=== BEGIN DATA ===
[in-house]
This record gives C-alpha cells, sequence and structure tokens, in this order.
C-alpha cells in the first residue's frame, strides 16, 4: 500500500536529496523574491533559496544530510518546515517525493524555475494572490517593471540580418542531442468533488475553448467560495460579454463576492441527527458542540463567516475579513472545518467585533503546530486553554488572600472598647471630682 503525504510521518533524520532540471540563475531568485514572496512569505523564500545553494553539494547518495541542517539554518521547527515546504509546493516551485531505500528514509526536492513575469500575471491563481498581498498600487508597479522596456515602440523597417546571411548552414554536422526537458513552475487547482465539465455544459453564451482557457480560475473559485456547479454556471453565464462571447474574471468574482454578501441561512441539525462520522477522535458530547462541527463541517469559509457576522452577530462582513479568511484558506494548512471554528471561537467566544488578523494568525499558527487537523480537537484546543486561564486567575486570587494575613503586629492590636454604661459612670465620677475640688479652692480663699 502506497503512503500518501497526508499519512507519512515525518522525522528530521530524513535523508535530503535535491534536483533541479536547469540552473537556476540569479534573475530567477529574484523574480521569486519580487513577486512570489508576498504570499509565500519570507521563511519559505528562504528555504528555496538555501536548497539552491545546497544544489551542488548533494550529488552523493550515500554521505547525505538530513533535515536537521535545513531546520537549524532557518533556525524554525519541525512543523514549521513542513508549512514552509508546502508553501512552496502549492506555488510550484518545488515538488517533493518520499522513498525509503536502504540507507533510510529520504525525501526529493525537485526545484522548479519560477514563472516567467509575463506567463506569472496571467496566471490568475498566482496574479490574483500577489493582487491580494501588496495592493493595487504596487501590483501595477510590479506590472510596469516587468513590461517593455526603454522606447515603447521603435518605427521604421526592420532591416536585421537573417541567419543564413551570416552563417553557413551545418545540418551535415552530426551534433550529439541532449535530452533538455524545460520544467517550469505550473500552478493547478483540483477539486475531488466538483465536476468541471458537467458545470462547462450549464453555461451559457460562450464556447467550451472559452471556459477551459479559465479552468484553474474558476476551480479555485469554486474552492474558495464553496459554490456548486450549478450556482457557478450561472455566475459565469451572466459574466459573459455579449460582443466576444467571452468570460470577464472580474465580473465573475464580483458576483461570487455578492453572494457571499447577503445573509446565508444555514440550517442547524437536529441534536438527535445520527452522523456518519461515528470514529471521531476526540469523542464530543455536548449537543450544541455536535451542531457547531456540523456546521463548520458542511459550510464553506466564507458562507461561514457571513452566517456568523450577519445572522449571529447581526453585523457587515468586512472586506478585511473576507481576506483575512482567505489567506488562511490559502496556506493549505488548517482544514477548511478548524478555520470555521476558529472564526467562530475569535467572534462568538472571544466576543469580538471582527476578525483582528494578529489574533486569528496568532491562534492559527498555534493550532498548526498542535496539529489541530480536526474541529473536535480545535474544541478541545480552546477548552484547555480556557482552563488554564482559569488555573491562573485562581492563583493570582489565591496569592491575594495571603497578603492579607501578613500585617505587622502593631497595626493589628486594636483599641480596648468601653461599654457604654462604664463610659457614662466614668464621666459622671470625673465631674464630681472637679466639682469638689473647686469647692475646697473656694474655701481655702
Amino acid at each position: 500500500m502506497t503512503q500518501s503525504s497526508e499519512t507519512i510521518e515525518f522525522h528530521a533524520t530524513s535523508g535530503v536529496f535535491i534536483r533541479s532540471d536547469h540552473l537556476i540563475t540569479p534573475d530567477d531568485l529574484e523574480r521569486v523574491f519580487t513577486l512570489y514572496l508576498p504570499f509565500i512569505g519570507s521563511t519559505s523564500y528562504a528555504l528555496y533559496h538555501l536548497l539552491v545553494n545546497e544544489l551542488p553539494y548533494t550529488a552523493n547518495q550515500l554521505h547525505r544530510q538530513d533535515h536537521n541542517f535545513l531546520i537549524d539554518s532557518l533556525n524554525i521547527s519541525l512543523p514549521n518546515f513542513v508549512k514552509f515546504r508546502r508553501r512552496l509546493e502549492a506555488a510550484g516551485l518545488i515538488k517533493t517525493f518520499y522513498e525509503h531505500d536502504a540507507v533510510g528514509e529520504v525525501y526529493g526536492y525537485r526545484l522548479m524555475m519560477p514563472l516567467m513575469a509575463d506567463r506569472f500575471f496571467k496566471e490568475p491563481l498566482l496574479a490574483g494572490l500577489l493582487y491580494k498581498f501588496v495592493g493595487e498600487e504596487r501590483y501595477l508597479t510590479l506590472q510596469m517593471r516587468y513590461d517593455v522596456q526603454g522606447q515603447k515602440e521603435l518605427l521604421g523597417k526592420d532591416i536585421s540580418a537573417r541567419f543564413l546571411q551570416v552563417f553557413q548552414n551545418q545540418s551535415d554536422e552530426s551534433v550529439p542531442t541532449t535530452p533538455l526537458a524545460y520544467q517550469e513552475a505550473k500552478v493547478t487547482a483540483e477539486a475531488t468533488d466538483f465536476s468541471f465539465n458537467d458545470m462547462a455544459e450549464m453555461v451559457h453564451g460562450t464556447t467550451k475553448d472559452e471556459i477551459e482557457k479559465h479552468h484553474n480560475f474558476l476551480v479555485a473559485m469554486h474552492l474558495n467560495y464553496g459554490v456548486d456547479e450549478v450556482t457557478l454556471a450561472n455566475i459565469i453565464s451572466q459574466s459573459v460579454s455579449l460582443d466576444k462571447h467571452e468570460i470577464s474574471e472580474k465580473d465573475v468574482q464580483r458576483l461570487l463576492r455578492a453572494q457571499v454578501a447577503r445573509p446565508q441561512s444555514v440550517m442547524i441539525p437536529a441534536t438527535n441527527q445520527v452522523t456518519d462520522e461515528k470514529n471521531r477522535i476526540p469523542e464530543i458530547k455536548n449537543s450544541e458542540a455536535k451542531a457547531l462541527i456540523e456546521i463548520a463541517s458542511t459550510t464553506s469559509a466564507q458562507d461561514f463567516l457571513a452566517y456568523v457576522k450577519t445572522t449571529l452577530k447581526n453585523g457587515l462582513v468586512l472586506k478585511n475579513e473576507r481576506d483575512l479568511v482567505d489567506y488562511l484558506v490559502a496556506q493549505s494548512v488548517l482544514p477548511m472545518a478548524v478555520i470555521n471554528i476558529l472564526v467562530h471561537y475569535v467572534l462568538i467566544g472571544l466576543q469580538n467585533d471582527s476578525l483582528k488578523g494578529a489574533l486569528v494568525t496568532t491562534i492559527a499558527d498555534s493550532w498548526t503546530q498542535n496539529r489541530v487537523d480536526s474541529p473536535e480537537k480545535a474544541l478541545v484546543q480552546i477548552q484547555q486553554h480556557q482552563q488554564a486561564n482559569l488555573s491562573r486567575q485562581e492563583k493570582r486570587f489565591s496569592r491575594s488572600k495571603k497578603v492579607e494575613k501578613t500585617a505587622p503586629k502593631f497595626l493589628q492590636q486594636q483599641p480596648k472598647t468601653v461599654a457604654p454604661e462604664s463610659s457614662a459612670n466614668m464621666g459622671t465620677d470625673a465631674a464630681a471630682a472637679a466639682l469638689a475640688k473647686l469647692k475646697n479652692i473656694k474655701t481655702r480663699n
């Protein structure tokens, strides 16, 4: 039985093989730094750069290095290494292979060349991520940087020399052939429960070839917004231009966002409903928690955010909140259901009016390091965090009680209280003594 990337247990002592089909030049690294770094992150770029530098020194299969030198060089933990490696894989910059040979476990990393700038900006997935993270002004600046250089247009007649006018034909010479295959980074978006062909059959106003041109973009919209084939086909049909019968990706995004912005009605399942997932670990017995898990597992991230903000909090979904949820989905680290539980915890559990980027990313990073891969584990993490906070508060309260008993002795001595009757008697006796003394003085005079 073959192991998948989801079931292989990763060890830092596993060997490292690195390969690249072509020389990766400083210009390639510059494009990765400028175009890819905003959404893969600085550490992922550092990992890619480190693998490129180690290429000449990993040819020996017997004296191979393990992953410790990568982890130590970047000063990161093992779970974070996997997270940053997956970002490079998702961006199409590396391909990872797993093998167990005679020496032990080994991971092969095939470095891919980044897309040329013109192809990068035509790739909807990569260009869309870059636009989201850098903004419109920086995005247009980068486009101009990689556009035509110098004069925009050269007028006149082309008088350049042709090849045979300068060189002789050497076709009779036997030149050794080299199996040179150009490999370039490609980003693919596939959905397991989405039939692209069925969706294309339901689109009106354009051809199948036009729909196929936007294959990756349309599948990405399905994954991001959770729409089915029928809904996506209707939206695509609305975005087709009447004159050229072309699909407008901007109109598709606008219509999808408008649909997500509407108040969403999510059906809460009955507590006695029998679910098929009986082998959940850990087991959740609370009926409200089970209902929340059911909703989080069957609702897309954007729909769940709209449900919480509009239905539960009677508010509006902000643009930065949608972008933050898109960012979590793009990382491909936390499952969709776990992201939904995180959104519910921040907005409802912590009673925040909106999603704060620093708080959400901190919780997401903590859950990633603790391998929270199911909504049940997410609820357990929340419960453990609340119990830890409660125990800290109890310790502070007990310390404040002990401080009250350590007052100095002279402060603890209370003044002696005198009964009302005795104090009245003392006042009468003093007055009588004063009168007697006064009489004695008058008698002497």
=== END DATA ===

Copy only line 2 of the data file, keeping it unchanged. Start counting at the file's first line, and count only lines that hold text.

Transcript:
This record gives C-alpha cells, sequence and structure tokens, in this order.